Rainscreen Gaps and Igloos

Posted on August 9, 2013 by Martin Holladay in Musings of an Energy Nerd

For the past 17 years, Joe Lstiburek and Betsy Pettit have hosted an annual conference, the Westford Symposium on Building Science, near their home in Massachusetts. Informally known as “summer camp,” the invitation-only gathering attracts hundreds of builders, engineers, architects, professors, and building science researchers.

The attendees listen to presentations at a conference center during the day and relax in Joe and Betsy’s backyard during the evening.

Getting Power From Solar Equipment When the Grid is Down

Posted on August 8, 2013 by Alex Wilson in Energy Solutions

One of the biggest complaints I hear about most solar-electric (photovoltaic(PV) Generation of electricity directly from sunlight. A photovoltaic cell has no moving parts; electrons are energized by sunlight and result in current flow. or PVPhotovoltaics. Generation of electricity directly from sunlight. A photovoltaic (PV) cell has no moving parts; electrons are energized by sunlight and result in current flow.) systems is that when the grid goes down you can’t use any of the power that’s produced. Consumers have spent thousands of dollars on a PV system, and during an extended power outage on a bright, sunny day when the PV modules are certainly generating electricity, they are disappointed that none of that electricity can be used.

ASHRAE 62.2 Committee Chair Defends Ventilation Standard

Posted on August 7, 2013 by Allison A. Bailes III, PhD in Building Science

The great ventilation debate of 2013 roars on. Last month, I wrote about Building Science Corporation's residential ventilation standard for new homes, to be released officially at Building Science Summer Camp this week, and then followed that up with an interview with Dr. Joseph Lstiburek.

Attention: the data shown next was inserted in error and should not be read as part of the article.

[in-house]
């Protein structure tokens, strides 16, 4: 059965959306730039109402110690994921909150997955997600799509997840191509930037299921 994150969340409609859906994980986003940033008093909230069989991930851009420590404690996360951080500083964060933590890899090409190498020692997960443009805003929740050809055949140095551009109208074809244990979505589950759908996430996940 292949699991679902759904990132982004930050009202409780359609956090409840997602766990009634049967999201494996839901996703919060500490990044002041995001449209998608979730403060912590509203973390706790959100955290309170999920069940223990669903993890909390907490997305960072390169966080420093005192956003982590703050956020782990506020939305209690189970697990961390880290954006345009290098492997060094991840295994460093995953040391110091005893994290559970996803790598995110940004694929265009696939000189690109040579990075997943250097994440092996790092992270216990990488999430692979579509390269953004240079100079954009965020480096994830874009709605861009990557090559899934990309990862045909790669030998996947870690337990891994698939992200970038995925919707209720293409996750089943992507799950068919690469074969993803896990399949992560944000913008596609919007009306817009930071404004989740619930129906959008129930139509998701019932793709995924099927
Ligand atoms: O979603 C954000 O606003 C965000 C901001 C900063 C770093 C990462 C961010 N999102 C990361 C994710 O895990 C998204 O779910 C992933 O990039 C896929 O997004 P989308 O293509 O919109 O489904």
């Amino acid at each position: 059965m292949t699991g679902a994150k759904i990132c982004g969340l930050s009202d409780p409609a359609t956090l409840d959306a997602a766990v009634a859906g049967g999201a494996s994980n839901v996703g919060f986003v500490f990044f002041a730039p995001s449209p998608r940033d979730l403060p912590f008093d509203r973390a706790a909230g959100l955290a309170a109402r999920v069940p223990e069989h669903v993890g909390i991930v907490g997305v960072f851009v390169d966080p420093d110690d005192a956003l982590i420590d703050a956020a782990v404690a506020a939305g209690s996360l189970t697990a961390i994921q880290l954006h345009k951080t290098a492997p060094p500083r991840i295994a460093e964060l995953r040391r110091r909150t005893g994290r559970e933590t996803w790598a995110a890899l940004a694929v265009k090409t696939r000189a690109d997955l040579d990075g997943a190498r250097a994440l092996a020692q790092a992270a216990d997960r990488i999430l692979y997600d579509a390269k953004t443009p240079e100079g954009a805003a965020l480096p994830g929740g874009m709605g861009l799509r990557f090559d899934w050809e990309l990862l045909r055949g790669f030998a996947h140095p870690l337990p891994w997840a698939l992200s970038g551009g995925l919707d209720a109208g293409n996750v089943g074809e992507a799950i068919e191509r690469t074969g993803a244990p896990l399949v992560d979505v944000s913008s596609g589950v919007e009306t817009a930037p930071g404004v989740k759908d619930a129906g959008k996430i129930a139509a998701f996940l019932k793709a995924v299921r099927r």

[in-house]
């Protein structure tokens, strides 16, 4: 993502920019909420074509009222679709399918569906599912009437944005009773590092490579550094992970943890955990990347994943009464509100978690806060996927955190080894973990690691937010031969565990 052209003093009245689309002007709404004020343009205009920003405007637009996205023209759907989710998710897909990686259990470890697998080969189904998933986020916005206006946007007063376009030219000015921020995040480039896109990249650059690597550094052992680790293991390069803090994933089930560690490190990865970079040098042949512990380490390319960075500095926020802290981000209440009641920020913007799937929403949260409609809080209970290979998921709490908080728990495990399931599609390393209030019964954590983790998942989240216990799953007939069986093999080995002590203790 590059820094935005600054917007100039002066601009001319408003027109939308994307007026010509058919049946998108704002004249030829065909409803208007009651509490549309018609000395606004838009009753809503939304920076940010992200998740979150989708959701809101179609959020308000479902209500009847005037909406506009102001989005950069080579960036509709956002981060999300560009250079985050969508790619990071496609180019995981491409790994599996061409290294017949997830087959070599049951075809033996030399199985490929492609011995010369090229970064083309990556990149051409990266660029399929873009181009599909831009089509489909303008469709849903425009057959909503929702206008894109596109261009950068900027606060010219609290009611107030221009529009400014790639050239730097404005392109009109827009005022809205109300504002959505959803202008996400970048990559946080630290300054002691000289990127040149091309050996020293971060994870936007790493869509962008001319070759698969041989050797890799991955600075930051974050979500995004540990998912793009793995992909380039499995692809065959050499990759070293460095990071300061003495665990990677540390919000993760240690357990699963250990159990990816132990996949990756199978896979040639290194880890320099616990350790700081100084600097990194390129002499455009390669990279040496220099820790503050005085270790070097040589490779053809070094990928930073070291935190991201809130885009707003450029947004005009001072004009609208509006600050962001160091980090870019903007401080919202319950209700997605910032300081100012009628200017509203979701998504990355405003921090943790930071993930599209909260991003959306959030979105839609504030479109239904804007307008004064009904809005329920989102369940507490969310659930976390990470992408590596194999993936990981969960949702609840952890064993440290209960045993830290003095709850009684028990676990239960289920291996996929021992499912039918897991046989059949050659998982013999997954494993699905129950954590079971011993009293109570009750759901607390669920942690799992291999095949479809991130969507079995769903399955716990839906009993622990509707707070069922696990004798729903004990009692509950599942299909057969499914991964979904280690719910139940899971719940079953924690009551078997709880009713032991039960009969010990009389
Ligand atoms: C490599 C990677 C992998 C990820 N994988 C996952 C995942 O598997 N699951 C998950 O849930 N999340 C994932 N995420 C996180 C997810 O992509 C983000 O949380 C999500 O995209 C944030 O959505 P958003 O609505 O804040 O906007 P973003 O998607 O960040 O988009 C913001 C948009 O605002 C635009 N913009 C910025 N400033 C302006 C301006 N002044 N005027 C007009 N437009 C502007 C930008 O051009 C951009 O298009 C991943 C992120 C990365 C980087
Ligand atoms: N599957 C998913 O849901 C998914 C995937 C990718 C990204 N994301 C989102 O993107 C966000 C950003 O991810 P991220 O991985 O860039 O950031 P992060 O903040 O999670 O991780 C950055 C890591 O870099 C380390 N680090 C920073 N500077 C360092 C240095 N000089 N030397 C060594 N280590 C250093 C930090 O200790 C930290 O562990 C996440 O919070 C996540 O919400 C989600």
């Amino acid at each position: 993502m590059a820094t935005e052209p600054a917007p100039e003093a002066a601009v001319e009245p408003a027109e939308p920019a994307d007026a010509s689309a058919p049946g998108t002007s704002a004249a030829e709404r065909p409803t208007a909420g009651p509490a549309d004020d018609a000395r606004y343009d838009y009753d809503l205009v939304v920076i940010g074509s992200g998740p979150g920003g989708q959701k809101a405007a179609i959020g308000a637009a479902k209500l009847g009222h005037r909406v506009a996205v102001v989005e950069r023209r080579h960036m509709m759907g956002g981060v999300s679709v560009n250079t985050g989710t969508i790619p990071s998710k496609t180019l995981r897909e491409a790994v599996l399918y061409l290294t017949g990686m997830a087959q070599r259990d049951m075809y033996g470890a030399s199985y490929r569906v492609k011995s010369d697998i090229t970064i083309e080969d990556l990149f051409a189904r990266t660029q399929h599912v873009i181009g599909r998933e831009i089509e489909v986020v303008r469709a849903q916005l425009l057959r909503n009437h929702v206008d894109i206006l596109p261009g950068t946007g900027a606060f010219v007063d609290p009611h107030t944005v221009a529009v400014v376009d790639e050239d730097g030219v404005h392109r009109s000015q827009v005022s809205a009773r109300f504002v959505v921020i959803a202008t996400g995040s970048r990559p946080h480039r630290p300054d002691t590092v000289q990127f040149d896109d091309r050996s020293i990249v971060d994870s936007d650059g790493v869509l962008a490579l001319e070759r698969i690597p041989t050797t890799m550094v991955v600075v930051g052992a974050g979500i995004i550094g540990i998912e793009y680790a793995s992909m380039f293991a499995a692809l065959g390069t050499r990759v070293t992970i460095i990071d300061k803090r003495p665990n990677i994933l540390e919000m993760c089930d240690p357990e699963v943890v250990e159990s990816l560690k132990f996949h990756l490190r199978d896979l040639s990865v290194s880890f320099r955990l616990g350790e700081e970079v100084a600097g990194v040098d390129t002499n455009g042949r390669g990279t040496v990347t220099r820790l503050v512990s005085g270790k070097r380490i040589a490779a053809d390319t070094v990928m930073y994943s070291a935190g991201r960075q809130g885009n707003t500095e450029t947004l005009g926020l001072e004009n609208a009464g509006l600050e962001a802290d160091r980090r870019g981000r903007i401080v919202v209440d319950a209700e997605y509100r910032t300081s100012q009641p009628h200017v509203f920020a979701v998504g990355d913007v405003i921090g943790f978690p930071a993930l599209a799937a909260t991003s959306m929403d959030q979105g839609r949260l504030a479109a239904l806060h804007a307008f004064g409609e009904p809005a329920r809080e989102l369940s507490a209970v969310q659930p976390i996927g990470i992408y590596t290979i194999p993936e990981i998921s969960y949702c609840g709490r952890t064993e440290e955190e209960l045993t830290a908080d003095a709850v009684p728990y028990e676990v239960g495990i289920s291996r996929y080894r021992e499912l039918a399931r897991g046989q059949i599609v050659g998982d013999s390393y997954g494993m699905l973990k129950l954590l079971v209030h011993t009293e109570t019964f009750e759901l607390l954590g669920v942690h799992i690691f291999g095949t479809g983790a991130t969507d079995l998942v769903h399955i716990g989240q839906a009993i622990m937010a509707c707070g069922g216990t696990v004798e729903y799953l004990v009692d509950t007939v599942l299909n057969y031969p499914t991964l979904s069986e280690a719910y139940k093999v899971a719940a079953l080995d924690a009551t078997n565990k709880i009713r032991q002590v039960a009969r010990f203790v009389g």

Sealed-Combustion Appliances and Hot Tub Parties

Posted on August 5, 2013 by Erik North in Guest Blogs

Sealed-combustion appliances are apt to become more common as the new energy codes introduce residential airtightness standards. This means that you’ll need to pay close attention to heating system safety. Fortunately, the new codes lay out explicit guidelines for combustion appliances.

Building and energy codes often get adopted piecemeal around the country. In Maine, we’ve adopted the 2009 International Energy Conservation Code (IECC International Energy Conservation Code.), but have exempted towns below a certain population level.

If Only Green Homes Could Be Sold Like Breakfast Cereal

Posted on August 2, 2013 by Martin Holladay in Musings of an Energy Nerd

Just the other day, I was looking at a box of breakfast cereal. The largest lettering on the box were the three words naming the cereal: Frosted Shredded Wheat. Next in prominence came the tag line: “Contains 6 g. of fiber per serving.”

You’re probably thinking, “so what?” Manufacturers of processed food make claims like this so frequently that we’ve all gotten used to them.

Register for a free account and join the conversation


Get a free account and join the conversation!
Become a GBA PRO!